How do you see the current and future science media ecosystem, how it differs from the past, and what role will new, young science communicators like yourself play in building it and making it the best it can be?

One of the reasons I struggled with whether or not to go to j-school was because I believe that journalism is something that you learn by doing. Well, right now, the whole world of journalism is changing so much that everyone — young and old — needs to be learning by experimenting.

Luckily, I was able to incorporate some of this experimenting into my coursework at NYU, first taking a class with Jay Rosen on how to break free of horse race political coverage, and then studying how giving everyone access to the publish button (aka the Internet) is changing the media landscape with Clay Shirky. I’m really lucky to have had the chance to experiment in a setting that was part academic and part real life (we partnered with the Guardian in Jay’s class, for example).

I think that right now, we’re seeing an explosion of journalism, even though all of it may not be profitable and all of it may not be written by journalists, per se. But if anything, more interest in journalism is a good thing, even though we still have to figure out how to make a living off this and make sure the audience isn’t overwhelmed with information.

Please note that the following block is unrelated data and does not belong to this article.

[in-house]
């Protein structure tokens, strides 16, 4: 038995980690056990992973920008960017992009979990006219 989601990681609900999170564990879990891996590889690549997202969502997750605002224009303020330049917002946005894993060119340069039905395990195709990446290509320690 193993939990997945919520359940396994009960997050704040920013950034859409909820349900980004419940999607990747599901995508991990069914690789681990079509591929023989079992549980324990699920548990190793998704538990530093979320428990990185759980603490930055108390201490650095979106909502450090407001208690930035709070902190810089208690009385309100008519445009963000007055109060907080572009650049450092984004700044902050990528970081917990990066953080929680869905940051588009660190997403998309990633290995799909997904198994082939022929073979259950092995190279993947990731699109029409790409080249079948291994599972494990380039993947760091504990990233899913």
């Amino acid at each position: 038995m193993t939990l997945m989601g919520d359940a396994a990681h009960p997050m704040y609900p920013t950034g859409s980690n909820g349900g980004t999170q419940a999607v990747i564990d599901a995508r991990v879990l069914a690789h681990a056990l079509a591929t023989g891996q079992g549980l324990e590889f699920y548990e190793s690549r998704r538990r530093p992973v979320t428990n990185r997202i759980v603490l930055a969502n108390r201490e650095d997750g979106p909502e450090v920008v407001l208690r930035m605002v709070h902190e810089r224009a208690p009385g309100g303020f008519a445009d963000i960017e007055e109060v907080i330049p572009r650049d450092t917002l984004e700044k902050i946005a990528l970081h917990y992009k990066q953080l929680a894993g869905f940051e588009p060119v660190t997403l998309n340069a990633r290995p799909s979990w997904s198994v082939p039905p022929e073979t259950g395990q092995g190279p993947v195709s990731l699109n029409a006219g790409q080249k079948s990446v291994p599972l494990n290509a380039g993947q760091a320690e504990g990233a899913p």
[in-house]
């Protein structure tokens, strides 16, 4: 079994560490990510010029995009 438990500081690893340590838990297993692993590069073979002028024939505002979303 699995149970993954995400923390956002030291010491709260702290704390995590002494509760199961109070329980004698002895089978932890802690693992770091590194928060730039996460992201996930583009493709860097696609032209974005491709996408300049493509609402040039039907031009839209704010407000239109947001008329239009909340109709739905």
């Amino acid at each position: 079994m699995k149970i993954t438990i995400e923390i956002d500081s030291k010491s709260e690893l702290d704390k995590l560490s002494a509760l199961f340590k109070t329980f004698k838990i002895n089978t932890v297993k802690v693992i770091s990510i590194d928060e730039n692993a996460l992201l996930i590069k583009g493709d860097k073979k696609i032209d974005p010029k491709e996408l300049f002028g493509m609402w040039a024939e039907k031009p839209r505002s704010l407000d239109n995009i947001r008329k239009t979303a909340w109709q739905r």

This is particularly important for my generation, which will face the consequences of climate change and may be the first generation to have a shorter lifespan than our parents. Any science communicator — no matter the age — can help make the science journalism world (and in consequence, the general world) better by offering clear explanation and insightful analysis in an engaging format, not just a barrage of 700-word articles. Graphics, short stories, video, interactive media, longform and crowd-sourced journalism should all play a role.

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Previously in this series:

Kristina Ashley Bjoran
Emily Eggleston
Erin Podolak
Rachel Nuwer
Hannah Krakauer
Rose Eveleth
Nadia Drake
Kelly Izlar
Jack Scanlan
Francie Diep
Maggie Pingolt
Jessica Gross
Abby McBride
Natalie Wolchover
Jordan Gaines
Audrey Quinn
Douglas Main
Smitha Mundasad
Mary Beth Griggs
Shara Yurkiewicz
Casey Rentz
Akshat Rathi
Kathleen Raven
Penny Sarchet
Amy Shira Teitel
Victoria Charlton
Noby Leong and Tristan O’Brien
Taylor Kubota
Benjamin Plackett
Laura Geggel
Daisy Yuhas
Miriam Kramer
Ashley Taylor
Kate Yandell
Justine Hausheer
Aatish Bhatia
Ashley Tucker
Jessica Men
Kelly Oakes
Lauren Fuge
Catherine Owsik
Marissa Fessenden
Mollie Bloudoff-Indelicato
Kelly Poe
Kate Shaw
Meghan Rosen
Jon Tennant
Ashley Braun
Suzi Gage
Michael Grisafe
Jonathan Chang
Alison Schumacher
Alyssa Botelho
Hillary Craddock



Previous: Bora’s Picks (January 11th, 2013) More
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Next: Introducing: Lacey Avery